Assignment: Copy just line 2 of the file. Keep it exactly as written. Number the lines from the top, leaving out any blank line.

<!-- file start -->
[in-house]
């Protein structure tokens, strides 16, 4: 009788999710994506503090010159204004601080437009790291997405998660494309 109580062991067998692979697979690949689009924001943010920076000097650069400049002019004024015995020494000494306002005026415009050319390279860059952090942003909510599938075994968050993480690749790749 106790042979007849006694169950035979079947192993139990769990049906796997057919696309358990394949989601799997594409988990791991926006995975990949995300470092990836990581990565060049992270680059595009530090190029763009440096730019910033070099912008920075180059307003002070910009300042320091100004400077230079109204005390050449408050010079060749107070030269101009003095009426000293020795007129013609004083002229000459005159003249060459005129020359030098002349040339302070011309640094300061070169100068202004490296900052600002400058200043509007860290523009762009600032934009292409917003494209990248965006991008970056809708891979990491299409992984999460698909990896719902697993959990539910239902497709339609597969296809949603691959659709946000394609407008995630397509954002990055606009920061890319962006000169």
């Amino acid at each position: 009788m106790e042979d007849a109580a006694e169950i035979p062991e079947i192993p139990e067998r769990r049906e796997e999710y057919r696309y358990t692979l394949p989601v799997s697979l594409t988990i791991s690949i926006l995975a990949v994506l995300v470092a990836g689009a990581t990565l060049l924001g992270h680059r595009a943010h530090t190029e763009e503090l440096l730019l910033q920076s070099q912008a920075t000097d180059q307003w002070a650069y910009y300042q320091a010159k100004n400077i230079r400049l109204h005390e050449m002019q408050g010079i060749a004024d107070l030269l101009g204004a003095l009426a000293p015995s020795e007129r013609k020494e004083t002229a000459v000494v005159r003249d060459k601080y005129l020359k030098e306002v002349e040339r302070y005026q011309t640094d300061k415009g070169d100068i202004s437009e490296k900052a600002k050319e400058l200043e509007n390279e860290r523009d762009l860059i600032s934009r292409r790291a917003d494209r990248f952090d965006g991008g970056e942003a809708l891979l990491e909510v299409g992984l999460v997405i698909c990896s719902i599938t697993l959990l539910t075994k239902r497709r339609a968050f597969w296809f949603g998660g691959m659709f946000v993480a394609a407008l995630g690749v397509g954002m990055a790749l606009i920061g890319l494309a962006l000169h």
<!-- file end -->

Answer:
């Protein structure tokens, strides 16, 4: 009788999710994506503090010159204004601080437009790291997405998660494309 109580062991067998692979697979690949689009924001943010920076000097650069400049002019004024015995020494000494306002005026415009050319390279860059952090942003909510599938075994968050993480690749790749 106790042979007849006694169950035979079947192993139990769990049906796997057919696309358990394949989601799997594409988990791991926006995975990949995300470092990836990581990565060049992270680059595009530090190029763009440096730019910033070099912008920075180059307003002070910009300042320091100004400077230079109204005390050449408050010079060749107070030269101009003095009426000293020795007129013609004083002229000459005159003249060459005129020359030098002349040339302070011309640094300061070169100068202004490296900052600002400058200043509007860290523009762009600032934009292409917003494209990248965006991008970056809708891979990491299409992984999460698909990896719902697993959990539910239902497709339609597969296809949603691959659709946000394609407008995630397509954002990055606009920061890319962006000169």